Turns out, there's a biological and sociological reason everyone is coupled up right now.
Stretching from October to March, ‘cuffing season’ is officially upon us, but is it the right time for the eternal bachelors and bachelorettes to give in to their uncharacteristic urges to couple up? Or, as the days start getting shorter and the nights start getting colder, should we stay resolute in our singledom?
it’s cuffing season baby. time to lose ur sense of self and merge identities w another person bc it’s cold outside— Brandon Wardell (@BRANDONWARDELL) October 14, 2018
What is cuffing season?
'Cuffing season' gets its name, less so from the literal idea of being handcuffed to someone and more being emotionally and physically attached to a person - which is more likely during the shorter days, longer nights and cold weather. Urban Dictionary was talking about it way back in 2011, but 2013 is when the term started showing up en masse.
IS it a real thing?
Absolutely! A study by Elite Singles found that 70 per cent of singles said they're most inclined to look for a serious relationship during the colder months. But why? Well, there are two main reasons...
Some of the science behind cuffing season can be put down to chemicals in our bodies. We produce higher levels of testosterone in the autumn, which drives our want to partner up, while our serotonin levels (the happy hormone) naturally dip, thus extra feelings of loneliness.
Also, the cold! Having another body next to you isn’t only ideal from a temperature perspective when we're hiding away from the elements, but on the intimacy-front too. Bodily heat and spooning make those endless nights in watching Netflix seem altogether less bleak. Studies have found that even feeling temporarily cold is enough to induce feelings of isolation and loneliness, and vice versa.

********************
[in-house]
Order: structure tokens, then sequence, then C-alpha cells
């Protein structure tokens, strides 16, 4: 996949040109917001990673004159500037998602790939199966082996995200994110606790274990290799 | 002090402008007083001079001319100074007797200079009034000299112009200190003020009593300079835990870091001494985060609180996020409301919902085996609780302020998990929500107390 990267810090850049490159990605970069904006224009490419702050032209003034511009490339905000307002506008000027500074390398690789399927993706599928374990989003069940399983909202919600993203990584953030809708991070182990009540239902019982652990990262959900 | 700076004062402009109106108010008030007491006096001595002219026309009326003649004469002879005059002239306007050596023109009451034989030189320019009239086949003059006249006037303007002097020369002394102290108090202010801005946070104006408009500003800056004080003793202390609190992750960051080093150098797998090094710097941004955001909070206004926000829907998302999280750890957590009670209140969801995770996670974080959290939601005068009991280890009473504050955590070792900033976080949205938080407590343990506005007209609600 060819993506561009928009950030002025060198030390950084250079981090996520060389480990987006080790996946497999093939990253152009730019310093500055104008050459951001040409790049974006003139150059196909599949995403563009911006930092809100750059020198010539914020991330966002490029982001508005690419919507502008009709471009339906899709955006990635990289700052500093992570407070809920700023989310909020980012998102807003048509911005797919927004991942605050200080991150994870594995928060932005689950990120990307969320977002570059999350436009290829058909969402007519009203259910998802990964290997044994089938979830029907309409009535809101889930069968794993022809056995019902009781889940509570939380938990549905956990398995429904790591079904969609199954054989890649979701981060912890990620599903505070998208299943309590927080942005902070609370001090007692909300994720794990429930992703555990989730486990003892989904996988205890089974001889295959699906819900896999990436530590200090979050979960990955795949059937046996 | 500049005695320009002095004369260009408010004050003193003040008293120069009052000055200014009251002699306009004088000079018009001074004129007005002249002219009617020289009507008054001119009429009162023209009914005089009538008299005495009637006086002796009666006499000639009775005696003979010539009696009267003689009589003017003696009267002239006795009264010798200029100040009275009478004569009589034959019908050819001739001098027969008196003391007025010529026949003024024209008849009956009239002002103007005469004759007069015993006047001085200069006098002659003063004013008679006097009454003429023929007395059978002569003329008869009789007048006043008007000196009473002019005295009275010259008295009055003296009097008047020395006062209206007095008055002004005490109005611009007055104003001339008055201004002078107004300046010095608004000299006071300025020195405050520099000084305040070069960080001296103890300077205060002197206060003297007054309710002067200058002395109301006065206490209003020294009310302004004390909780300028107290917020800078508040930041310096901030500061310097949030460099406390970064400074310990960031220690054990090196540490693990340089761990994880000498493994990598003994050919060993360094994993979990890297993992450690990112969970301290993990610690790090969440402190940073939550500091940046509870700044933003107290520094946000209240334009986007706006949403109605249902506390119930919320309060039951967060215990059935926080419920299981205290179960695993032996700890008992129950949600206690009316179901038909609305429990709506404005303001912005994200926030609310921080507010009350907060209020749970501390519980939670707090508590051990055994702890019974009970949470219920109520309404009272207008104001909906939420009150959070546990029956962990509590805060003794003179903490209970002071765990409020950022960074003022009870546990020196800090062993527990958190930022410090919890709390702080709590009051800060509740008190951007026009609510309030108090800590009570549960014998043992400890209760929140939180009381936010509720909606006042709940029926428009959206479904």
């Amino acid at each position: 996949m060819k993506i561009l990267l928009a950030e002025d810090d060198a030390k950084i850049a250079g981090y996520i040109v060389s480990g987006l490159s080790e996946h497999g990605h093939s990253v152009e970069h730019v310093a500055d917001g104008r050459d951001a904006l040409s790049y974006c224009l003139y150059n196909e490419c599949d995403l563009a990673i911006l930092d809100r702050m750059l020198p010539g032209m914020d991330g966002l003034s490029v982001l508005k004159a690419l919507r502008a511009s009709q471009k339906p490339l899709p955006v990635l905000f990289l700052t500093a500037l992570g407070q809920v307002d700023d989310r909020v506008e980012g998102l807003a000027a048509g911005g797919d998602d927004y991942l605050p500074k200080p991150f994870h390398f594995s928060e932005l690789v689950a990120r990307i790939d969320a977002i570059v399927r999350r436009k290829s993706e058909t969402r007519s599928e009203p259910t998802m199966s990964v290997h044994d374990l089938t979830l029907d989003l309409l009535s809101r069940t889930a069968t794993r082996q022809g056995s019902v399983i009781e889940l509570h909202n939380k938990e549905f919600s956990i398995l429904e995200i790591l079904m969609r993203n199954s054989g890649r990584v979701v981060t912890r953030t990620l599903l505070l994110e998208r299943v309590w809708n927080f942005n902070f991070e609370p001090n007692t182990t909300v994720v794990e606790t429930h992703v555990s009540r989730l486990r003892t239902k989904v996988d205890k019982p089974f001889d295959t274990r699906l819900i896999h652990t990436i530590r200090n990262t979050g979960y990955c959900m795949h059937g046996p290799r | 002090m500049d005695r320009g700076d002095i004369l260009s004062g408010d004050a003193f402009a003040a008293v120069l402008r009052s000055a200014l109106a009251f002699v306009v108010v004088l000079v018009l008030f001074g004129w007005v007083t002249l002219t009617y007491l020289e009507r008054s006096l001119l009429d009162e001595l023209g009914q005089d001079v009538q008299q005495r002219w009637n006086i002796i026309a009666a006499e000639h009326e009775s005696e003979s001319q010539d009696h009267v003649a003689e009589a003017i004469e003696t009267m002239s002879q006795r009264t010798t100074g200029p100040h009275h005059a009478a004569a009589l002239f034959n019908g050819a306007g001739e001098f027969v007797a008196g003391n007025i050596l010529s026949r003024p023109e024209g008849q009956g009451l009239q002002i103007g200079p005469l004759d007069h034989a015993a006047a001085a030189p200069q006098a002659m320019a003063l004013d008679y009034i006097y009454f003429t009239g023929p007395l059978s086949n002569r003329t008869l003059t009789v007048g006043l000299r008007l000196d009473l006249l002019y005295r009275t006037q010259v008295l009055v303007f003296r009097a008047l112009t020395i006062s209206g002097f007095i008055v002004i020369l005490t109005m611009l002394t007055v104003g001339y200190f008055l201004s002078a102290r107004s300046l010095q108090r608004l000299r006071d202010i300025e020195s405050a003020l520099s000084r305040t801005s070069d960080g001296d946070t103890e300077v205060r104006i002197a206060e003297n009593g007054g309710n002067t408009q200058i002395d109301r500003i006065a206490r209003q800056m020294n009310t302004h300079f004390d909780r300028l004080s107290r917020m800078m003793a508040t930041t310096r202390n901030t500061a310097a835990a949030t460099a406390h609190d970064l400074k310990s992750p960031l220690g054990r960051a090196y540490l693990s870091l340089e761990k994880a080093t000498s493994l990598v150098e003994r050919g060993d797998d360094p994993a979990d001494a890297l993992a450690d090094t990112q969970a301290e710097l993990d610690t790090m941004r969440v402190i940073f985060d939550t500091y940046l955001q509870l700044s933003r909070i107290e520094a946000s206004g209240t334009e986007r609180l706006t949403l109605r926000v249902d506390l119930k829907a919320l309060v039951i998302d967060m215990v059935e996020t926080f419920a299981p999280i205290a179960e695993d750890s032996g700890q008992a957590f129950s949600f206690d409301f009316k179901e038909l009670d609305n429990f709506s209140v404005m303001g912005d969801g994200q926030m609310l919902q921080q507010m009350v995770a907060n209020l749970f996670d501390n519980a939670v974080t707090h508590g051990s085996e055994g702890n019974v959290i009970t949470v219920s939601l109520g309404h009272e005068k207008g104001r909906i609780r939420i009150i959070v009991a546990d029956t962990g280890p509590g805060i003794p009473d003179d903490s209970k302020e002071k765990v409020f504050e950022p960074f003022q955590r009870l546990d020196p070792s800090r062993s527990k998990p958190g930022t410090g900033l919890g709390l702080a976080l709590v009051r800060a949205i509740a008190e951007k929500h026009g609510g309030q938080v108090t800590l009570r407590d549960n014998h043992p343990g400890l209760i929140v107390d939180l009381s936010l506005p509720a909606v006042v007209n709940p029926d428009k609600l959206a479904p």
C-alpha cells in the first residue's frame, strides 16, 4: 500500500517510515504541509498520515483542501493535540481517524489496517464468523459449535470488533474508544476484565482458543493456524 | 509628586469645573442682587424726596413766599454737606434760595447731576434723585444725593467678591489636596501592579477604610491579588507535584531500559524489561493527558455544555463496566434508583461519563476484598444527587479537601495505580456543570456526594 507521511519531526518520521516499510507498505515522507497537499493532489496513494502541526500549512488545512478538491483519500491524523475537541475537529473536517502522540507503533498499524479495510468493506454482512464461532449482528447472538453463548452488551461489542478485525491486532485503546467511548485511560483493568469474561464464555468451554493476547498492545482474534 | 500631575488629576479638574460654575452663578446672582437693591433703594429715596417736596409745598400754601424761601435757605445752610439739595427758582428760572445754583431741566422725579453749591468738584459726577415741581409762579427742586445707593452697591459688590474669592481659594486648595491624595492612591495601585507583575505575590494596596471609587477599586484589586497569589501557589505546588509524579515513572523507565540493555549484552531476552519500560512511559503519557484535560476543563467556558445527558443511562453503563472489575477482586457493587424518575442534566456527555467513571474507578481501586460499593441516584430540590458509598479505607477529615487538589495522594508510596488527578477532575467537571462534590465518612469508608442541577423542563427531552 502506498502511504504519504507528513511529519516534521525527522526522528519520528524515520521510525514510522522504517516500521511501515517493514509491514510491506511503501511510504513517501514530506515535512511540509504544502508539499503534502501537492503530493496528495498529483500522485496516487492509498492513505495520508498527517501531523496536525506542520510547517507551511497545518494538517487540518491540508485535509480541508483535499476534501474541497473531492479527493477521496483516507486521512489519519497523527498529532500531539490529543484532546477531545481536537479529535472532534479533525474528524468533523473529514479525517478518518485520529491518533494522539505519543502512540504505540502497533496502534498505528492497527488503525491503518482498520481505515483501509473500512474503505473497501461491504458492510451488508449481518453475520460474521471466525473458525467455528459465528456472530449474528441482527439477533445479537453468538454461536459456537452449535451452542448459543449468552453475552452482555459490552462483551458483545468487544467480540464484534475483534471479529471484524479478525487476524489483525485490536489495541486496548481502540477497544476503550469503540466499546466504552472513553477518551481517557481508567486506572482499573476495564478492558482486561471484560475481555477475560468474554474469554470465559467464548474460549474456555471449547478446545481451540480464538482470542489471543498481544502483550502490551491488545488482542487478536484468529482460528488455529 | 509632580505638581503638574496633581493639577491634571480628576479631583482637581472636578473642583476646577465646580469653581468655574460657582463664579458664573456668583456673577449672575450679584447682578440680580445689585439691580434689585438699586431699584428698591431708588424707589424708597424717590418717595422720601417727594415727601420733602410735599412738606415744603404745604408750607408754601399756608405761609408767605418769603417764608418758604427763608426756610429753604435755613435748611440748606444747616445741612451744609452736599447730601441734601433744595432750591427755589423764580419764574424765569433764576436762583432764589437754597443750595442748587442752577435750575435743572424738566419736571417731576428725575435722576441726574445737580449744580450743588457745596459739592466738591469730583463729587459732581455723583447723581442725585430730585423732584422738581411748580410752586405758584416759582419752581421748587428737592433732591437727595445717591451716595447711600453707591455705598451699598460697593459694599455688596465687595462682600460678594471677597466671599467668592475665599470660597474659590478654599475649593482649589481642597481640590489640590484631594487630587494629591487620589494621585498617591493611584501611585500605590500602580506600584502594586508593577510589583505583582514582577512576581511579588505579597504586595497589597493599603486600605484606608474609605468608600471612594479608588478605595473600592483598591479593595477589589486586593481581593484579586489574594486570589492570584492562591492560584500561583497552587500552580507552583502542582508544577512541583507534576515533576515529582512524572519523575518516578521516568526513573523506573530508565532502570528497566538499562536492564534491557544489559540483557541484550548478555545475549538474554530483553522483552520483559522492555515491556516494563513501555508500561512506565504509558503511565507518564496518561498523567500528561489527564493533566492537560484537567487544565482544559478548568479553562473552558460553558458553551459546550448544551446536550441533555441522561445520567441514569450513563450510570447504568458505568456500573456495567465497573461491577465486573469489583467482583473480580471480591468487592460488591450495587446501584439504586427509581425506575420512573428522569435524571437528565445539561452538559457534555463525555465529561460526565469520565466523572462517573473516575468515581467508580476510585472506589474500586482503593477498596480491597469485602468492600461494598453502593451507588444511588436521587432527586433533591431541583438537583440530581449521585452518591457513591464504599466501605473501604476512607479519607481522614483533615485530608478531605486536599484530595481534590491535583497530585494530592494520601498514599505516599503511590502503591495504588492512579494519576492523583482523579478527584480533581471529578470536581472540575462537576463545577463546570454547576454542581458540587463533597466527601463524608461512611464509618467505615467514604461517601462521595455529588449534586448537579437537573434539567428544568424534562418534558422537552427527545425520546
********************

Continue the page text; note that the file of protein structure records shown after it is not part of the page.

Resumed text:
The other big factor is the desire not to be single during the holidays... Hallmark has a lot to answer for! Festive family get-togethers are breeding grounds for that oh-so-irritating question, straight out of Bridget Jones: 'Still no boyfriend then?'
The pressure around this time of year that comes from family expecting you to be in a relationship, as well as the messages we receive from social media, advertisers, and television, suggest that something is off if you're not in a relationship.
Should I 'cuff' up?
Even if you're normally content with your single status, seeing all your friends coupled up — added to seeing everyone around you drinking mulled wine and going ice-skating together — can get yo you. But the truth about many relationships formed for the sake of convenience, during cuffing season, is that they aren't all built to last.
So, before you run out and grab the first man you see, remember it is called cuffing season and not cuffing long-term relationship time, so if you just settle down with any warm body during the winter months, you might find that your feelings thaw along with the snow come springtime!
Or, indeed, you could find your Mr Darcy!